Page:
The selectivity was poor however. The IF frequency is 735kHz, so one can expect worse selectivity than other old RXs with 455kHz IF. This meant that when tuned to 136kHz, large signals from DCF39 and the Datatrack beacons just outside the band pass through the IF and intermodulate together at the detector, producing lots of heterodyne whistles even with the BFO switched off, as G3GVB mentioned. It has a single crystal filter, but this did not seem to make much difference. However, this proved to be due to mis-alignment - I think every receiver with one of these single-crystal filters I have ever encountered has been wrongly aligned. Partly it is due to ageing I'm sure, but also I expect a lot of over-enthusiastic fiddling has gone on over the years! The main problem was the 'phasing' trimmer, which was a long way from where it needed to be. After a lot of re-tweaking, the -3dB bandwidth on the narrowest position was only about 200Hz. This proved good enough to get rid of the worst of the whistles, however, the skirt selectivity is still not good enough really - with the RX tuned to 136.5kHz, the best I could get was about 40dB rejection of DCF39 on 138.83kHz, which still gives quite a loud whistle above the band noise.
So I decided to graft on an audio filter from a CR100 receiver, which happened to be lying around. I connected this between the 1st audio stage and the audio output stage; allthough really just a lash-up it works quite well. I also increased the amount of BFO injection. On the AR88 the BFO signal is injected into the final IF amplifier using just stray capacitance between the wiring. I added an extra bit of wire to increased the rectified voltage at the detector from 4V to about 15V. The idea of this was to make the BFO signal much larger than the unwanted signals at the IF output, and so hopefully reduce the amount of audible intermodulation products produced - It seems to work. It does mean that the AGC has to be switched off, otherwise the BFO signal causes a big reduction in gain. The best way to set the controls is with the AF gain set to as high a level as possible without producing excessive receiver noise, and then controlling the gain with the RF gain control. This ensures the lowest possible signal levels at the detector, reducing the likelihood of IF or detector being overloaded by strong out-of-band signals.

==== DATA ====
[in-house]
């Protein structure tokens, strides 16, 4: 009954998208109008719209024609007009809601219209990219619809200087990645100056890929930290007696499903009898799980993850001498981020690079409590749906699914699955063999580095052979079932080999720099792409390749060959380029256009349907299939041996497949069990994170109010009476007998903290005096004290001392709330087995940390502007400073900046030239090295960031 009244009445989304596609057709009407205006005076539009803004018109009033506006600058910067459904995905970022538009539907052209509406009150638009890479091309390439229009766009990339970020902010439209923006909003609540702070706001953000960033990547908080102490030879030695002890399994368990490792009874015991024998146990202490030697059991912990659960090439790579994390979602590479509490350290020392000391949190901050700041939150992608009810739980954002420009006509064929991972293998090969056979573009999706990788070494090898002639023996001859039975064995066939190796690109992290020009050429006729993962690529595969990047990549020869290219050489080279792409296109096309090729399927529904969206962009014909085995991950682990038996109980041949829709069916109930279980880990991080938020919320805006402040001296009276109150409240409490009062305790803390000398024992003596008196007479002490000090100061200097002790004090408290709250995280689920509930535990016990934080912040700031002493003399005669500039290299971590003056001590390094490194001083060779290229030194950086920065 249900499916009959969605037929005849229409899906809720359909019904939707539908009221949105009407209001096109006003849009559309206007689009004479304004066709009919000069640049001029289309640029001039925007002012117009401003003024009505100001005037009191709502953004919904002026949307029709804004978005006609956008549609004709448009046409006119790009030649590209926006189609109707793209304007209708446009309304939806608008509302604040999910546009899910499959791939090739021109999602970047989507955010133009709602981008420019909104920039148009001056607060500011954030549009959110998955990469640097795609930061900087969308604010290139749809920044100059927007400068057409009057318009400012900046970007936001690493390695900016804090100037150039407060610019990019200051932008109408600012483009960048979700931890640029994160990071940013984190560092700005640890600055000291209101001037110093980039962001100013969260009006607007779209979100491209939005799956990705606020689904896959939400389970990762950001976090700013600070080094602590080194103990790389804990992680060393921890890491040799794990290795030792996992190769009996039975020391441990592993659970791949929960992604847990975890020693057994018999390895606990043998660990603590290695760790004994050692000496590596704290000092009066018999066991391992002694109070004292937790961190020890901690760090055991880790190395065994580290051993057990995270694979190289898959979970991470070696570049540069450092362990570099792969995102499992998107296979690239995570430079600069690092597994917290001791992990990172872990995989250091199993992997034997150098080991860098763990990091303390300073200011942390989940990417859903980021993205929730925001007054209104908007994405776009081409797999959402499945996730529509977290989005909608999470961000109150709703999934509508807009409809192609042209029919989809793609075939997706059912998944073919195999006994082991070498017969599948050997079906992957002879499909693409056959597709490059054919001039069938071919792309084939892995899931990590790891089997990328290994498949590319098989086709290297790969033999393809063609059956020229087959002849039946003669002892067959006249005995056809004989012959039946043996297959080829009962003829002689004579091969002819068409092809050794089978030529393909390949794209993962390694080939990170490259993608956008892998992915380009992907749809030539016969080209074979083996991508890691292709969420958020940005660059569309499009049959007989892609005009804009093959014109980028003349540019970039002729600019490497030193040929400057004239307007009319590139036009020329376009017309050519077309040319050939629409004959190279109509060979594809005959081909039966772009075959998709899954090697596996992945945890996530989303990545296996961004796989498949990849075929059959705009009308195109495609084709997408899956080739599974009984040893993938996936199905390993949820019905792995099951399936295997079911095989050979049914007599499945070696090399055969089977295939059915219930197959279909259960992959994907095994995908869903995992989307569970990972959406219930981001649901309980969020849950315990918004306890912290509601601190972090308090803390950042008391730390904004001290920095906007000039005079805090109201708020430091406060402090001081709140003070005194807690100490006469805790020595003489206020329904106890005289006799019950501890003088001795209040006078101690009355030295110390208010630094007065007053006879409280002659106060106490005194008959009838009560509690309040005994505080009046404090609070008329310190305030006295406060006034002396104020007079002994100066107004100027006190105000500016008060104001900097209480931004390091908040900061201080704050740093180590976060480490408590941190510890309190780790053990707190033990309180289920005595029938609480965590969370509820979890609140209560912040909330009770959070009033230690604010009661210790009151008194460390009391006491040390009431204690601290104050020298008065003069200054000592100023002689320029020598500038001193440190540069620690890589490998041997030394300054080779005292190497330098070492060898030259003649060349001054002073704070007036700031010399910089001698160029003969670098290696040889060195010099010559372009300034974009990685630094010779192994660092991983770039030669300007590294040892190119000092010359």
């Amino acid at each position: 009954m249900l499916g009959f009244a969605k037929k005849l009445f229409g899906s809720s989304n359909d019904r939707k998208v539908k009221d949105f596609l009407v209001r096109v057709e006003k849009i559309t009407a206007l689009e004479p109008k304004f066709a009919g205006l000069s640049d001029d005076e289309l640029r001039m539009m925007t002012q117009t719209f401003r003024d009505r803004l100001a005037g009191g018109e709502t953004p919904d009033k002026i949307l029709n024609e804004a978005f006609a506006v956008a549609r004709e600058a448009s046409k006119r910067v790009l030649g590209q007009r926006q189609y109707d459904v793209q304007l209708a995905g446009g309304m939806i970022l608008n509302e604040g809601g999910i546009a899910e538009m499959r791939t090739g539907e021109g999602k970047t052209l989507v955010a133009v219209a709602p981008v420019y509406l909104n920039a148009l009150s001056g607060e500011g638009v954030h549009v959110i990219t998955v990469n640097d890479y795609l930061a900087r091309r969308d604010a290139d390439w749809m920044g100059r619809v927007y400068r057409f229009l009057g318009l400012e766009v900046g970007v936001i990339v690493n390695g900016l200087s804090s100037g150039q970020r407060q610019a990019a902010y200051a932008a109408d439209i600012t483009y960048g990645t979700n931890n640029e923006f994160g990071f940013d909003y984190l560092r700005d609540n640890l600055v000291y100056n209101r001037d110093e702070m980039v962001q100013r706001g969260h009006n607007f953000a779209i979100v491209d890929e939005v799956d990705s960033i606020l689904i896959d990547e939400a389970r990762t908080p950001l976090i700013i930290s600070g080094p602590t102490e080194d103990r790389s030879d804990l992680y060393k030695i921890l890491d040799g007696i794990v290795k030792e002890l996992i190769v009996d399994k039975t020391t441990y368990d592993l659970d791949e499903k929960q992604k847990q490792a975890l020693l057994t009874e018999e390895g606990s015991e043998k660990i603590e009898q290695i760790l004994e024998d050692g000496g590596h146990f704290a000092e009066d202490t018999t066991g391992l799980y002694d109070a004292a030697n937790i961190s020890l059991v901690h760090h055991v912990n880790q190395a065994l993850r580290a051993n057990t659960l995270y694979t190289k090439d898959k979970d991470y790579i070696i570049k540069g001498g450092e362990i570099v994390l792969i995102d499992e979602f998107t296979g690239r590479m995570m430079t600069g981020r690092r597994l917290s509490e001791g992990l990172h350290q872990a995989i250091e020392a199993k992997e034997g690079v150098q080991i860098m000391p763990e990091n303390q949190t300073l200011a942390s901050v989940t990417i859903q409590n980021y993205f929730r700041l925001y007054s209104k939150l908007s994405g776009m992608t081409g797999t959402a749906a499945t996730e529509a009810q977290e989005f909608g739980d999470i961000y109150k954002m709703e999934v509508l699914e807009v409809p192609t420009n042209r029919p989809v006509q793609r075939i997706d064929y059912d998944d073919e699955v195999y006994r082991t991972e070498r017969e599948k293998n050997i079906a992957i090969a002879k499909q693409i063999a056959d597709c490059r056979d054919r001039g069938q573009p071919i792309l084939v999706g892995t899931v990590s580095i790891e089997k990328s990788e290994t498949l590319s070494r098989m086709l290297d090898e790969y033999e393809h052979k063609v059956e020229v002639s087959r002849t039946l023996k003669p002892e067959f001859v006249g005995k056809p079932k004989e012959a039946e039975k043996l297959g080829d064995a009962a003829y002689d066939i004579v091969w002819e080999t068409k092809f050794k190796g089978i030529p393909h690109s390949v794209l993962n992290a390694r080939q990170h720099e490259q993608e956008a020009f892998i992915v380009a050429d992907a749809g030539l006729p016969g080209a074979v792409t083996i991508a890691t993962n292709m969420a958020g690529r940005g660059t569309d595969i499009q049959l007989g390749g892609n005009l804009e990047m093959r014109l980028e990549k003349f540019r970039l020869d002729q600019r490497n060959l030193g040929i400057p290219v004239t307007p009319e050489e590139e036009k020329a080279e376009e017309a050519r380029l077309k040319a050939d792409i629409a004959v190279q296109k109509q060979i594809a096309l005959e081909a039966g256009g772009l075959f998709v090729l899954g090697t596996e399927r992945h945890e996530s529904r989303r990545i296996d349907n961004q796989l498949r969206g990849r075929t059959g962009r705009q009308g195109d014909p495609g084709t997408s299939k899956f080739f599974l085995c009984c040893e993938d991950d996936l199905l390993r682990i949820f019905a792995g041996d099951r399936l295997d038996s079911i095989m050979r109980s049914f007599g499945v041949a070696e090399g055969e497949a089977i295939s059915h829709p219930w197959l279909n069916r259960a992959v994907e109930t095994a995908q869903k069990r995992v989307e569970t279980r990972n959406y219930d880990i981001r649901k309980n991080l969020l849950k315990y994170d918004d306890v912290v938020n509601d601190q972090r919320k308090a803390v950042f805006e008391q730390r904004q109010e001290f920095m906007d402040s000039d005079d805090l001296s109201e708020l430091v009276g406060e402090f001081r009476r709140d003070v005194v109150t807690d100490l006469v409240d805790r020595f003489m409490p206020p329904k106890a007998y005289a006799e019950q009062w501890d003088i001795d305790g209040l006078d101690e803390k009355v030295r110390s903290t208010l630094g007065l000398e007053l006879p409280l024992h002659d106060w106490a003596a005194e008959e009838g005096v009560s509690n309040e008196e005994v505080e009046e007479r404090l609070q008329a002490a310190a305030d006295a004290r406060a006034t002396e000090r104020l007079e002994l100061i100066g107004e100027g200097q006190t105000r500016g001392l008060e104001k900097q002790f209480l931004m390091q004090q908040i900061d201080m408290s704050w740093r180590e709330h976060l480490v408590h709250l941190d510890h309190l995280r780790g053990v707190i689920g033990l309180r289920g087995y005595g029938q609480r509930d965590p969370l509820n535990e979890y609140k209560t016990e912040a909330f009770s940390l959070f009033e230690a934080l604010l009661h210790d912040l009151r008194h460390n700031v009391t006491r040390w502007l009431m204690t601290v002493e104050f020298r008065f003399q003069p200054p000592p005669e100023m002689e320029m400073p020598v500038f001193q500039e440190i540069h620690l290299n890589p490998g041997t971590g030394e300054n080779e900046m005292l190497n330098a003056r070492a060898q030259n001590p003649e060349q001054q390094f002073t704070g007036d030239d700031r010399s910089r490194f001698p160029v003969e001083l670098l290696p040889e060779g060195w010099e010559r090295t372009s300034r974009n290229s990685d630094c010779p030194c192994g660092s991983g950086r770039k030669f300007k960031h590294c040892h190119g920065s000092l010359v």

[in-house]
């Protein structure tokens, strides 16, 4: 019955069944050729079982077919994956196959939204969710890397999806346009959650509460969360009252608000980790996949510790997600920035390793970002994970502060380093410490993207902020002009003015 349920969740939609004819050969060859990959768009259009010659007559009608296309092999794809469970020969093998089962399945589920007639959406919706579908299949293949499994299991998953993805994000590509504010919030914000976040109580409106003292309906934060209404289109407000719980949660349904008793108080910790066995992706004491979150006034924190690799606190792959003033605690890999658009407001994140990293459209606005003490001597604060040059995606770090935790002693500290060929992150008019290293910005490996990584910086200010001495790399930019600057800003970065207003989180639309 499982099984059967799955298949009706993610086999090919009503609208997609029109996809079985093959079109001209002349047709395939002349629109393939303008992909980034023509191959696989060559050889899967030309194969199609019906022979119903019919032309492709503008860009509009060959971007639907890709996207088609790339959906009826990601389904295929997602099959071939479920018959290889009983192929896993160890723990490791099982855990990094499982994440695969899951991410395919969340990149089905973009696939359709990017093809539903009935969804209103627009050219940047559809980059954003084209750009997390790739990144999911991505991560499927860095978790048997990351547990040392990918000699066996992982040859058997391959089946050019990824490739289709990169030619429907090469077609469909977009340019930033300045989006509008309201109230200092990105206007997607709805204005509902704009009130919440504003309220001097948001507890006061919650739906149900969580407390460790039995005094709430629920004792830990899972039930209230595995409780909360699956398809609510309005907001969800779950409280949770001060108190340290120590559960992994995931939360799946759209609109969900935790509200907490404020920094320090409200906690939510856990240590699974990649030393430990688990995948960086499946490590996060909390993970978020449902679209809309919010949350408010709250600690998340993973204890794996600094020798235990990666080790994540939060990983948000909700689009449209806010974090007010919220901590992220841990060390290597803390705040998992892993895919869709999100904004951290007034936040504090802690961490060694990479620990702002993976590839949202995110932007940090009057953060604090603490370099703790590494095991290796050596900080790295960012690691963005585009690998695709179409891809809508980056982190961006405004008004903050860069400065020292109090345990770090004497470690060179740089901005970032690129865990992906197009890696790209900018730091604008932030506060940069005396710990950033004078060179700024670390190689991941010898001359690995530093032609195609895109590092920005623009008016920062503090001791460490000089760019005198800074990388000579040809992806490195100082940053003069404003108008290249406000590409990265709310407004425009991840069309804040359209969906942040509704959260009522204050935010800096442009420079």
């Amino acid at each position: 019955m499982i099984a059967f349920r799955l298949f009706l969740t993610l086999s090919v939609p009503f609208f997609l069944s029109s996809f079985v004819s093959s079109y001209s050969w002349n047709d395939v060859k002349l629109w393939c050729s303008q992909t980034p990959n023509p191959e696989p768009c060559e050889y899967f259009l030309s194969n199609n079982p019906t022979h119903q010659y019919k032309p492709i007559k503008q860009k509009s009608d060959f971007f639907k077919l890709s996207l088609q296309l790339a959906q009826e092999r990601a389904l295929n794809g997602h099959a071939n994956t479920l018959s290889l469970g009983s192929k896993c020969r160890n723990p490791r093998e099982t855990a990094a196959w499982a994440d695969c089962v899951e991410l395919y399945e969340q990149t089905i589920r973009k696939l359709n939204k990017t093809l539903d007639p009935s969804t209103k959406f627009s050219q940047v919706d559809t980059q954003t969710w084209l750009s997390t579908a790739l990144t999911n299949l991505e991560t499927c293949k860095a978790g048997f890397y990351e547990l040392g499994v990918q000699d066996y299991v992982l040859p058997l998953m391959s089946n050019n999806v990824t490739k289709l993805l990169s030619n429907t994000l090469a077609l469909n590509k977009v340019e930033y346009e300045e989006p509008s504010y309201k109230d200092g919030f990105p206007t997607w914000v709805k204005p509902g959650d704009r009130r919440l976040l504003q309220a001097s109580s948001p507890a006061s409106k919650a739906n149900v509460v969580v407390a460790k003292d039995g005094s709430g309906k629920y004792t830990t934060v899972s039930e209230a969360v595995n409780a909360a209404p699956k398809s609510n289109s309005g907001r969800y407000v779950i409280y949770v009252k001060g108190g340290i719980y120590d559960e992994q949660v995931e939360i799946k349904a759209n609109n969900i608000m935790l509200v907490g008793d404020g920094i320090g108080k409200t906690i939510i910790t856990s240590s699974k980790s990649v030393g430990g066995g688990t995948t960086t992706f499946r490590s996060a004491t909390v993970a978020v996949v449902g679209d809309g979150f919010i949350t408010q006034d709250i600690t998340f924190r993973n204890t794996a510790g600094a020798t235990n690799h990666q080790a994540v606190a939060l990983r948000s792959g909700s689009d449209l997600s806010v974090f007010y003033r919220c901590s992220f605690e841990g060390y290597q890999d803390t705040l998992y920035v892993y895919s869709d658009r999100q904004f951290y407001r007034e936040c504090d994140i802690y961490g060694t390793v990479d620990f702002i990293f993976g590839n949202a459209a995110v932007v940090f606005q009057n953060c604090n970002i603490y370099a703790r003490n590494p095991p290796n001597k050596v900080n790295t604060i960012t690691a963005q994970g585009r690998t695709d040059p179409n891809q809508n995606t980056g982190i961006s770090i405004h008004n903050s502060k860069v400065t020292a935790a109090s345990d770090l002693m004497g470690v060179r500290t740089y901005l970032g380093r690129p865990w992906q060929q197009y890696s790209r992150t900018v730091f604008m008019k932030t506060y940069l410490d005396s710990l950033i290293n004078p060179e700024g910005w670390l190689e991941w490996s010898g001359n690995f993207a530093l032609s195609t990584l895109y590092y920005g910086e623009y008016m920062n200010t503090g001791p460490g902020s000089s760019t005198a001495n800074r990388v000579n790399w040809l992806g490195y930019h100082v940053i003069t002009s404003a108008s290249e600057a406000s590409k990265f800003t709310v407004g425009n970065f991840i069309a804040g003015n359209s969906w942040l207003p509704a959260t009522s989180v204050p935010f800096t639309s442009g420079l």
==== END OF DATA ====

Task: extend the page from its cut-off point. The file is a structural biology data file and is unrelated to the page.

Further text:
The end result works quite well. This morning, when the QRN was relatively low, it was possible to hear the Loran chatter above the band noise, with only faint whistles from out of band stations, so sensitivity ought to be adequate for most things. The warm-up drift is a few 100Hz, but after it has been running for a few hours, the frequency only wobbles about by several Hz, so in fact it is adequate for QRSS3 reception. When I get round to doing a proper job, I will add a product detector (probably using the socket of the not-very-useful noise limiter valve). Also, the CR100 audio filter is really too narrow - with 100Hz bandwidth, it is quite hard to get the BFO pitch just right so that the peak of the IF response coincides with the peak of the audio response, and it has to be re-adjusted due to drift of the BFO. A filter with 200 - 400Hz bandwidth would be better.
Obviopusly, an AR88LF is not as good as a modern receiver. But with some simple mods it is certainly usable. I think mostly the same considerations apply to other old equipment, such as the HRO and CR100 when used on LF.
Cheers, Jim Moritz
73 de M0BMU